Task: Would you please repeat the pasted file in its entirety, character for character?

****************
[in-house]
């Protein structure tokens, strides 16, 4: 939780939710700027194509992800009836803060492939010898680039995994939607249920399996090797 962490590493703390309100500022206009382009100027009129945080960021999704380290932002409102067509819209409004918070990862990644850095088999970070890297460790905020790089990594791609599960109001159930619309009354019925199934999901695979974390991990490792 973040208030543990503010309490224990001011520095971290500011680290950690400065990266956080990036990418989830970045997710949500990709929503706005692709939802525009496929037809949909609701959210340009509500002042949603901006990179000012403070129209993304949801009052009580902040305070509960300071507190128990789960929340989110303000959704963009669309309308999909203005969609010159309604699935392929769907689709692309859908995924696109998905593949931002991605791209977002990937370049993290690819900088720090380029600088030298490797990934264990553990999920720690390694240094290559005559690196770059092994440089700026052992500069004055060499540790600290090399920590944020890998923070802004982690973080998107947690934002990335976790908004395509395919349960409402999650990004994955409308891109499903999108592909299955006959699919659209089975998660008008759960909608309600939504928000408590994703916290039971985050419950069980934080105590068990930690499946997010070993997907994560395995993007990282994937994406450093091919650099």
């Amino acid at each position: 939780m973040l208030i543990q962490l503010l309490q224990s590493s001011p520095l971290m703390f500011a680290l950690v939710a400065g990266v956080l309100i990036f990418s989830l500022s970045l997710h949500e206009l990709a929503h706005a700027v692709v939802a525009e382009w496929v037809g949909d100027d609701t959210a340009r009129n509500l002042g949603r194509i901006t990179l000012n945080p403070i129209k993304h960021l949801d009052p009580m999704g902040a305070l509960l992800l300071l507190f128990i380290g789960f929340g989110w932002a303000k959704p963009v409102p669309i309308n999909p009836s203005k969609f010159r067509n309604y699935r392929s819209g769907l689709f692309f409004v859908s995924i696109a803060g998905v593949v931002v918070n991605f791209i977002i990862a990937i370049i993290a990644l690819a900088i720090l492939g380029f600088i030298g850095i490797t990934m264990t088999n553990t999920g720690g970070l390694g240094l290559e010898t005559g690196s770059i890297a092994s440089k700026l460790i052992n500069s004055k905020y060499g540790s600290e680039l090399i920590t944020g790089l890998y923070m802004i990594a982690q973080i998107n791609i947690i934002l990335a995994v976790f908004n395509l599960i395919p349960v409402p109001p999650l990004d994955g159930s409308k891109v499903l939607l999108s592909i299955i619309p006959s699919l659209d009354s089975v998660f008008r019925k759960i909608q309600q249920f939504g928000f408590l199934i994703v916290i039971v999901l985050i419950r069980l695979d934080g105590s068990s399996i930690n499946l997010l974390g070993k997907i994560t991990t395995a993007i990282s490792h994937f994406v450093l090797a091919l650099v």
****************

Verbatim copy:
[in-house]
């Protein structure tokens, strides 16, 4: 939780939710700027194509992800009836803060492939010898680039995994939607249920399996090797 962490590493703390309100500022206009382009100027009129945080960021999704380290932002409102067509819209409004918070990862990644850095088999970070890297460790905020790089990594791609599960109001159930619309009354019925199934999901695979974390991990490792 973040208030543990503010309490224990001011520095971290500011680290950690400065990266956080990036990418989830970045997710949500990709929503706005692709939802525009496929037809949909609701959210340009509500002042949603901006990179000012403070129209993304949801009052009580902040305070509960300071507190128990789960929340989110303000959704963009669309309308999909203005969609010159309604699935392929769907689709692309859908995924696109998905593949931002991605791209977002990937370049993290690819900088720090380029600088030298490797990934264990553990999920720690390694240094290559005559690196770059092994440089700026052992500069004055060499540790600290090399920590944020890998923070802004982690973080998107947690934002990335976790908004395509395919349960409402999650990004994955409308891109499903999108592909299955006959699919659209089975998660008008759960909608309600939504928000408590994703916290039971985050419950069980934080105590068990930690499946997010070993997907994560395995993007990282994937994406450093091919650099």
């Amino acid at each position: 939780m973040l208030i543990q962490l503010l309490q224990s590493s001011p520095l971290m703390f500011a680290l950690v939710a400065g990266v956080l309100i990036f990418s989830l500022s970045l997710h949500e206009l990709a929503h706005a700027v692709v939802a525009e382009w496929v037809g949909d100027d609701t959210a340009r009129n509500l002042g949603r194509i901006t990179l000012n945080p403070i129209k993304h960021l949801d009052p009580m999704g902040a305070l509960l992800l300071l507190f128990i380290g789960f929340g989110w932002a303000k959704p963009v409102p669309i309308n999909p009836s203005k969609f010159r067509n309604y699935r392929s819209g769907l689709f692309f409004v859908s995924i696109a803060g998905v593949v931002v918070n991605f791209i977002i990862a990937i370049i993290a990644l690819a900088i720090l492939g380029f600088i030298g850095i490797t990934m264990t088999n553990t999920g720690g970070l390694g240094l290559e010898t005559g690196s770059i890297a092994s440089k700026l460790i052992n500069s004055k905020y060499g540790s600290e680039l090399i920590t944020g790089l890998y923070m802004i990594a982690q973080i998107n791609i947690i934002l990335a995994v976790f908004n395509l599960i395919p349960v409402p109001p999650l990004d994955g159930s409308k891109v499903l939607l999108s592909i299955i619309p006959s699919l659209d009354s089975v998660f008008r019925k759960i909608q309600q249920f939504g928000f408590l199934i994703v916290i039971v999901l985050i419950r069980l695979d934080g105590s068990s399996i930690n499946l997010l974390g070993k997907i994560t991990t395995a993007i990282s490792h994937f994406v450093l090797a091919l650099v």